When the Smoke Fills My Eyes
I could feel that there was something different about today when I woke up this morning. First of all, my eyes were stinging. The smoke from the morning cook fires was hanging low in the morning air. Every morning mom would start the cooking fire by putting a load of cedar on the hot ashes from the night before. Usually the smoke would curl its way skyward, like snakes trying to reach the heavens, but like I said, today was different. The smoke hung close to the ground like a blanket and filled up the dwelling fast. I saw the hunting bows missing, which was a sign that dad and the other men had gone off into the woods hunting. Someday I would be big enough to join them. I quickly got up and went outside to clear my eyes of the smoke. It looked like I was crying with the tears running down my cheeks. I ran back inside and looked for my buckskins. They were stored where I left them in the late spring. There was frost on the ground, on the trees and on the leaves that had fallen the past weeks. It gleamed like little mirrors in the crisp morning sun. Just yesterday it was still warm, even though the leaves had been falling for a while. I guess the great Mother Earth was telling us that the summer was finally over.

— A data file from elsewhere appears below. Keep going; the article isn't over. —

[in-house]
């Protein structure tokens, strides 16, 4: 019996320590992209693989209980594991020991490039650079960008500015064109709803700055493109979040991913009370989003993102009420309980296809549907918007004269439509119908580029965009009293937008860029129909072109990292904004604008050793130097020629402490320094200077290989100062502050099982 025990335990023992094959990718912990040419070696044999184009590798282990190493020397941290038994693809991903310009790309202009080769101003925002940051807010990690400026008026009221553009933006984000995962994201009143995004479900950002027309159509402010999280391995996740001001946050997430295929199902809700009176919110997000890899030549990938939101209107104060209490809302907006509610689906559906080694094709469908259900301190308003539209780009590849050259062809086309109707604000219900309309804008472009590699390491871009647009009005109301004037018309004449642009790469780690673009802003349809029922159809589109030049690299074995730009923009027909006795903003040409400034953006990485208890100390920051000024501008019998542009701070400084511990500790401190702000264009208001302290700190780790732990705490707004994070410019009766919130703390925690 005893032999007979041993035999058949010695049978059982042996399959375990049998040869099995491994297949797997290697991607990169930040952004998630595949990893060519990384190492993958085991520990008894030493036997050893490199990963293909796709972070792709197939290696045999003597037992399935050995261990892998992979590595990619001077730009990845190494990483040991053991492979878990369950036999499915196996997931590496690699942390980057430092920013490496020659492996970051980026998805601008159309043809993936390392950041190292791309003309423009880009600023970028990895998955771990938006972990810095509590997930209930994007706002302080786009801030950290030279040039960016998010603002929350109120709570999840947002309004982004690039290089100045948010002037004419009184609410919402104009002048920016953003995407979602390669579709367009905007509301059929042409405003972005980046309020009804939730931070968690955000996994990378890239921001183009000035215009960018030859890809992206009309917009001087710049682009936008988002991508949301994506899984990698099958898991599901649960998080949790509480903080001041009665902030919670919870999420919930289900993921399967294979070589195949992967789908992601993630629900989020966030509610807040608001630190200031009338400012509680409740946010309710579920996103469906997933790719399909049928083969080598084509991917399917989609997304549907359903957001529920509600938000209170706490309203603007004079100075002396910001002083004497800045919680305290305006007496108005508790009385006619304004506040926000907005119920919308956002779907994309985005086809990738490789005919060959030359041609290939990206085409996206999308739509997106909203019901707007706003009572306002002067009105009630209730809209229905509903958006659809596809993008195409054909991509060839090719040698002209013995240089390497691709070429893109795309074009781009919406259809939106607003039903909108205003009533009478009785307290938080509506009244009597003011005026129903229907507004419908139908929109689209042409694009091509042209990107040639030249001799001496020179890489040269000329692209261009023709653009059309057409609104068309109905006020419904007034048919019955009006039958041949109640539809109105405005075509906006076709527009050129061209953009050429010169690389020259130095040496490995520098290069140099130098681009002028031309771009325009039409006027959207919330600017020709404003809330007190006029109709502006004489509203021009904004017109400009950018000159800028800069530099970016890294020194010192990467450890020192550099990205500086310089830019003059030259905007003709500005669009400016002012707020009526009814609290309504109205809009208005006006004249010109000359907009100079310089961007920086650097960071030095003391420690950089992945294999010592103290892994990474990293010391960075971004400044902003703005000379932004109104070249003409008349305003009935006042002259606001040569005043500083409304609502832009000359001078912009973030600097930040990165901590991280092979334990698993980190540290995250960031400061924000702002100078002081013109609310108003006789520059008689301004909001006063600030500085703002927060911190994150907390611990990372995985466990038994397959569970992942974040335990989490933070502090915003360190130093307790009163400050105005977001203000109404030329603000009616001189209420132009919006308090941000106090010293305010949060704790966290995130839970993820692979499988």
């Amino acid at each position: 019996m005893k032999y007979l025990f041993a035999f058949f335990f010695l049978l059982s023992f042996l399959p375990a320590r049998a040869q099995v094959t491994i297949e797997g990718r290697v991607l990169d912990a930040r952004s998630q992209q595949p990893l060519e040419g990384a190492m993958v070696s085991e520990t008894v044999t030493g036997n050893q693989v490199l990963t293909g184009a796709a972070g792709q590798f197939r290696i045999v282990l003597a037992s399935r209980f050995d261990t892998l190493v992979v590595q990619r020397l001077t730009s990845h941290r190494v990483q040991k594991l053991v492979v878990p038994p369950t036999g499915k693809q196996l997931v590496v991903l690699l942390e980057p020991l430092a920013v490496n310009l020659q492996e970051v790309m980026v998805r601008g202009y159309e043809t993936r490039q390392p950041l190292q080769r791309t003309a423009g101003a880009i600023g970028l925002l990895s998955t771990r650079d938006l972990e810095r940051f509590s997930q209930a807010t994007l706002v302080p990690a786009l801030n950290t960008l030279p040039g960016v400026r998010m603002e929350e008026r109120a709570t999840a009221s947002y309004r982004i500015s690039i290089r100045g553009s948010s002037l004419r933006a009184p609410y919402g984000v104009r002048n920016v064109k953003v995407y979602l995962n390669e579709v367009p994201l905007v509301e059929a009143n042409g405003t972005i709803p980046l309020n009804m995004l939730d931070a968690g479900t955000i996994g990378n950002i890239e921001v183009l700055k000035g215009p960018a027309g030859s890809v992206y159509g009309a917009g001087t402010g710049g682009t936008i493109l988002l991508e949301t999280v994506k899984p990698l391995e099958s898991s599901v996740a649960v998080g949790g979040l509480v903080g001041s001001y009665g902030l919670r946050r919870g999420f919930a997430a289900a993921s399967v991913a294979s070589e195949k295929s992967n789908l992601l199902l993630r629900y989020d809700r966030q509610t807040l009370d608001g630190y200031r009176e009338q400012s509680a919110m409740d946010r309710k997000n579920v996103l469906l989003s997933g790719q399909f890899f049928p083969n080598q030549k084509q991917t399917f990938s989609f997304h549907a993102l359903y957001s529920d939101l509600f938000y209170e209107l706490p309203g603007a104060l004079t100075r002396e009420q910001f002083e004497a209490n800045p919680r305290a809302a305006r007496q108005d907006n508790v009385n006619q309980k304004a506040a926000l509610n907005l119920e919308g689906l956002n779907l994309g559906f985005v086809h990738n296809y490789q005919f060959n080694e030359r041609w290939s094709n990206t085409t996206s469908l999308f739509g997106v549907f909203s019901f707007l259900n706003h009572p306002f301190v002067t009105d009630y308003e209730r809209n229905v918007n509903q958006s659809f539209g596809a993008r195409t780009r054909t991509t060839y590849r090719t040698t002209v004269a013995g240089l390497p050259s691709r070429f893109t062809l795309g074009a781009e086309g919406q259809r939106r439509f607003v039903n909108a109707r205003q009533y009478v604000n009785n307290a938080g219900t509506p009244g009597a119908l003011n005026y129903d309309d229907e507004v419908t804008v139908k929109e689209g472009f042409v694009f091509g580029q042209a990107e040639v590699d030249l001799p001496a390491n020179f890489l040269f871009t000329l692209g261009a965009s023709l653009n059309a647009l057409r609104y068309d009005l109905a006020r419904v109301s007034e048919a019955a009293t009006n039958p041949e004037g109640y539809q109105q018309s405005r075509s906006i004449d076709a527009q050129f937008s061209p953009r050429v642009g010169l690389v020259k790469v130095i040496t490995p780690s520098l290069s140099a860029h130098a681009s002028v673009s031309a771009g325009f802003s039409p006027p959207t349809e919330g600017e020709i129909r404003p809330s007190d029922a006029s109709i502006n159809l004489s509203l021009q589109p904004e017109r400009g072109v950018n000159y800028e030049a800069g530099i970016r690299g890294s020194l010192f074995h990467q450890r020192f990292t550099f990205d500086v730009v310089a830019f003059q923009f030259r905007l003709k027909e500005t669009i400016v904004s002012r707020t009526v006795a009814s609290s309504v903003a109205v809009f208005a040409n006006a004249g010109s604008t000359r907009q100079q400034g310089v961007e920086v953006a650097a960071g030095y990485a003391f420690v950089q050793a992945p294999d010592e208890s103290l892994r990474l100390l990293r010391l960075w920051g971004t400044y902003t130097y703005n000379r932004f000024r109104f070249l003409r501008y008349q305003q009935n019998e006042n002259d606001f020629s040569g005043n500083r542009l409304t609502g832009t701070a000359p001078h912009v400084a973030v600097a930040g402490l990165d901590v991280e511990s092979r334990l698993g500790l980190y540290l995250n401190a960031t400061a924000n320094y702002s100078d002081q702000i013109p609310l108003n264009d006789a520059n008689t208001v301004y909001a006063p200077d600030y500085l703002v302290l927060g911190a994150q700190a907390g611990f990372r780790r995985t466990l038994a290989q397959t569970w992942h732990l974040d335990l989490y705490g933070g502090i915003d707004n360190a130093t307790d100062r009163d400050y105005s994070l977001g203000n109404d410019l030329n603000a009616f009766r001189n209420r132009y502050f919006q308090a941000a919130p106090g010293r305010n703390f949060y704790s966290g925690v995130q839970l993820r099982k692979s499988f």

After washing up in the cold water, I went out to the cook fire to get warm and to see what there was to eat. Mom was just finishing up a batch of johnny cakes and had a lot of the leftover berries to go with them. I could see a bowl of squash simmering in lard and honey on the fire also. That would take the chill off fast when the warmth hit my tummy. It wouldn’t be long before she put a load of hard wood on the fire to make the coals for lunch and supper and all the baking she was going to do. The hardwood would burn with less smoke. But the morning’s first fire of cedar was the best for me. The smell always brings a feeling of warmth and home to my nose. I have always loved that smell, and I can always tell when the summer is over just by that low hanging smoke on the first day of the frost–that smoke that fills my eyes and makes them sting and water like I’m crying.
Today I will go out into the woods with the other kids and watch my animal friends gather food for the winter. The mosquitoes are now gone. The flies that darted from place to place and buzzed my ears and nose in the summer sun are now walking and moving slow on the ground. The ladybugs are swarming indoors, ready to lay dormant until spring. All of nature is preparing for the cold winter ahead. It is a good time of the year when the smoke fills my eyes.
Bruce J. Chapman (b. 1947) is an elder with the Mohegan Tribe. His tribal name, given to him by his third cousin Rolling Cloud, is “Gentlewind.” It bears the meaning of the “Caretaker,” which he has always strived to live up to.